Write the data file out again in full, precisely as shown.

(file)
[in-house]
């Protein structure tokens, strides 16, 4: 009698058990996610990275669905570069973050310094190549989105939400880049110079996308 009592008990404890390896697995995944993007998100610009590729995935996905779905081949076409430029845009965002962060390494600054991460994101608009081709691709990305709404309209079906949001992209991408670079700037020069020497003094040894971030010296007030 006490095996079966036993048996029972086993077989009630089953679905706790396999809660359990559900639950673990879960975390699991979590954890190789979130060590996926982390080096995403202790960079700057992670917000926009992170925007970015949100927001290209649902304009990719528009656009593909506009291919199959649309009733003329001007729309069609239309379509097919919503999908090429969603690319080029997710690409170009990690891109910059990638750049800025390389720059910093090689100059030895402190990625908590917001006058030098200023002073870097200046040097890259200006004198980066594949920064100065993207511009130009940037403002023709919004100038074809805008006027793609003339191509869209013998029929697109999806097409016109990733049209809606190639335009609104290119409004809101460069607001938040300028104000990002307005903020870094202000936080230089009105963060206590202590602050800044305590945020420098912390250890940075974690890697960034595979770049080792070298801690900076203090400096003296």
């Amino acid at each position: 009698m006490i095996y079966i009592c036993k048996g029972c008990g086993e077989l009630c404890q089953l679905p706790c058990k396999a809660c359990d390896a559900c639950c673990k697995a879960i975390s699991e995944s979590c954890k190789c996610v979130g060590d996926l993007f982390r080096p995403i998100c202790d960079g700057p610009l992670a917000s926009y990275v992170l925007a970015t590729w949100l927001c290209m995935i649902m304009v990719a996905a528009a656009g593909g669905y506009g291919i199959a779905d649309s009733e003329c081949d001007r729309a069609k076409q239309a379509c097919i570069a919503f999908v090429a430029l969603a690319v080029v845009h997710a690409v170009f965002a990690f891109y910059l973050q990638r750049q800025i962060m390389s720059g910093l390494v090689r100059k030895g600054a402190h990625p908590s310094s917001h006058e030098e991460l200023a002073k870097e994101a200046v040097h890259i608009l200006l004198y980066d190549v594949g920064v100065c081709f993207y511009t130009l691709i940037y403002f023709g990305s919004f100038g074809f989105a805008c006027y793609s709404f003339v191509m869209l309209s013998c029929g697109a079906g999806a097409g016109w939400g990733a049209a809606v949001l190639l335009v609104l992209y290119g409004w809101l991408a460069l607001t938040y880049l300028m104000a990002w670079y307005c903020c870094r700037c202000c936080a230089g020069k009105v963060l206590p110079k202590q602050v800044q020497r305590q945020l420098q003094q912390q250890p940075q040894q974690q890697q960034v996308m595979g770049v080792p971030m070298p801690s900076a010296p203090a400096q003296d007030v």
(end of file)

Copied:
[in-house]
């Protein structure tokens, strides 16, 4: 009698058990996610990275669905570069973050310094190549989105939400880049110079996308 009592008990404890390896697995995944993007998100610009590729995935996905779905081949076409430029845009965002962060390494600054991460994101608009081709691709990305709404309209079906949001992209991408670079700037020069020497003094040894971030010296007030 006490095996079966036993048996029972086993077989009630089953679905706790396999809660359990559900639950673990879960975390699991979590954890190789979130060590996926982390080096995403202790960079700057992670917000926009992170925007970015949100927001290209649902304009990719528009656009593909506009291919199959649309009733003329001007729309069609239309379509097919919503999908090429969603690319080029997710690409170009990690891109910059990638750049800025390389720059910093090689100059030895402190990625908590917001006058030098200023002073870097200046040097890259200006004198980066594949920064100065993207511009130009940037403002023709919004100038074809805008006027793609003339191509869209013998029929697109999806097409016109990733049209809606190639335009609104290119409004809101460069607001938040300028104000990002307005903020870094202000936080230089009105963060206590202590602050800044305590945020420098912390250890940075974690890697960034595979770049080792070298801690900076203090400096003296």
């Amino acid at each position: 009698m006490i095996y079966i009592c036993k048996g029972c008990g086993e077989l009630c404890q089953l679905p706790c058990k396999a809660c359990d390896a559900c639950c673990k697995a879960i975390s699991e995944s979590c954890k190789c996610v979130g060590d996926l993007f982390r080096p995403i998100c202790d960079g700057p610009l992670a917000s926009y990275v992170l925007a970015t590729w949100l927001c290209m995935i649902m304009v990719a996905a528009a656009g593909g669905y506009g291919i199959a779905d649309s009733e003329c081949d001007r729309a069609k076409q239309a379509c097919i570069a919503f999908v090429a430029l969603a690319v080029v845009h997710a690409v170009f965002a990690f891109y910059l973050q990638r750049q800025i962060m390389s720059g910093l390494v090689r100059k030895g600054a402190h990625p908590s310094s917001h006058e030098e991460l200023a002073k870097e994101a200046v040097h890259i608009l200006l004198y980066d190549v594949g920064v100065c081709f993207y511009t130009l691709i940037y403002f023709g990305s919004f100038g074809f989105a805008c006027y793609s709404f003339v191509m869209l309209s013998c029929g697109a079906g999806a097409g016109w939400g990733a049209a809606v949001l190639l335009v609104l992209y290119g409004w809101l991408a460069l607001t938040y880049l300028m104000a990002w670079y307005c903020c870094r700037c202000c936080a230089g020069k009105v963060l206590p110079k202590q602050v800044q020497r305590q945020l420098q003094q912390q250890p940075q040894q974690q890697q960034v996308m595979g770049v080792p971030m070298p801690s900076a010296p203090a400096q003296d007030v």